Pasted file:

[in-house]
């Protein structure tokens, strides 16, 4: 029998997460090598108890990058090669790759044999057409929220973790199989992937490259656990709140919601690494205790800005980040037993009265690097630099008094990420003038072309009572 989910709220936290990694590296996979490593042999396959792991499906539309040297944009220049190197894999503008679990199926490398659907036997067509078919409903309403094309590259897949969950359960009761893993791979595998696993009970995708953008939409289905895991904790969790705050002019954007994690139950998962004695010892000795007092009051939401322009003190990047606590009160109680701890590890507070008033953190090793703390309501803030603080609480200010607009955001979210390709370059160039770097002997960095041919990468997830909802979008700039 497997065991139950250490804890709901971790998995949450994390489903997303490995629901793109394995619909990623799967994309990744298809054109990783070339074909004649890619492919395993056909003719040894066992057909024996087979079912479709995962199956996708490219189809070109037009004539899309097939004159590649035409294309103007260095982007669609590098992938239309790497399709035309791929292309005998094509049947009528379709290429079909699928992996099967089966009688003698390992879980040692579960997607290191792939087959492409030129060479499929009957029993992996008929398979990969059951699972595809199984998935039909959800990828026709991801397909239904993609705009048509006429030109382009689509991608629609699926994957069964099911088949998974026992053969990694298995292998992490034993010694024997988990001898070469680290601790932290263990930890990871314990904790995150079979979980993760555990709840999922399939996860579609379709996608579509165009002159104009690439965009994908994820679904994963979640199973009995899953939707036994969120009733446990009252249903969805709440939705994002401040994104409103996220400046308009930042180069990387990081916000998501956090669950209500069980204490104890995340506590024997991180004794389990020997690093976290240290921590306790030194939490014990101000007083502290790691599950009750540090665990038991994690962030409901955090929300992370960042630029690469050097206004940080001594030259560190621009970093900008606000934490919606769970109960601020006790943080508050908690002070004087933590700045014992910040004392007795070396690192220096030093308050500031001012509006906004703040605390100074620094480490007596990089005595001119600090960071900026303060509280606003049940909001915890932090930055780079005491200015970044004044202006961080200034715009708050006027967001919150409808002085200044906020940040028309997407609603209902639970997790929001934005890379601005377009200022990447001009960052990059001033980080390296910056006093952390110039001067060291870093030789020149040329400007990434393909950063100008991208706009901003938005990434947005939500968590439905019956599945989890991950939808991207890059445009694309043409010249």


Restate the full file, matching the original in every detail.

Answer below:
[in-house]
């Protein structure tokens, strides 16, 4: 029998997460090598108890990058090669790759044999057409929220973790199989992937490259656990709140919601690494205790800005980040037993009265690097630099008094990420003038072309009572 989910709220936290990694590296996979490593042999396959792991499906539309040297944009220049190197894999503008679990199926490398659907036997067509078919409903309403094309590259897949969950359960009761893993791979595998696993009970995708953008939409289905895991904790969790705050002019954007994690139950998962004695010892000795007092009051939401322009003190990047606590009160109680701890590890507070008033953190090793703390309501803030603080609480200010607009955001979210390709370059160039770097002997960095041919990468997830909802979008700039 497997065991139950250490804890709901971790998995949450994390489903997303490995629901793109394995619909990623799967994309990744298809054109990783070339074909004649890619492919395993056909003719040894066992057909024996087979079912479709995962199956996708490219189809070109037009004539899309097939004159590649035409294309103007260095982007669609590098992938239309790497399709035309791929292309005998094509049947009528379709290429079909699928992996099967089966009688003698390992879980040692579960997607290191792939087959492409030129060479499929009957029993992996008929398979990969059951699972595809199984998935039909959800990828026709991801397909239904993609705009048509006429030109382009689509991608629609699926994957069964099911088949998974026992053969990694298995292998992490034993010694024997988990001898070469680290601790932290263990930890990871314990904790995150079979979980993760555990709840999922399939996860579609379709996608579509165009002159104009690439965009994908994820679904994963979640199973009995899953939707036994969120009733446990009252249903969805709440939705994002401040994104409103996220400046308009930042180069990387990081916000998501956090669950209500069980204490104890995340506590024997991180004794389990020997690093976290240290921590306790030194939490014990101000007083502290790691599950009750540090665990038991994690962030409901955090929300992370960042630029690469050097206004940080001594030259560190621009970093900008606000934490919606769970109960601020006790943080508050908690002070004087933590700045014992910040004392007795070396690192220096030093308050500031001012509006906004703040605390100074620094480490007596990089005595001119600090960071900026303060509280606003049940909001915890932090930055780079005491200015970044004044202006961080200034715009708050006027967001919150409808002085200044906020940040028309997407609603209902639970997790929001934005890379601005377009200022990447001009960052990059001033980080390296910056006093952390110039001067060291870093030789020149040329400007990434393909950063100008991208706009901003938005990434947005939500968590439905019956599945989890991950939808991207890059445009694309043409010249």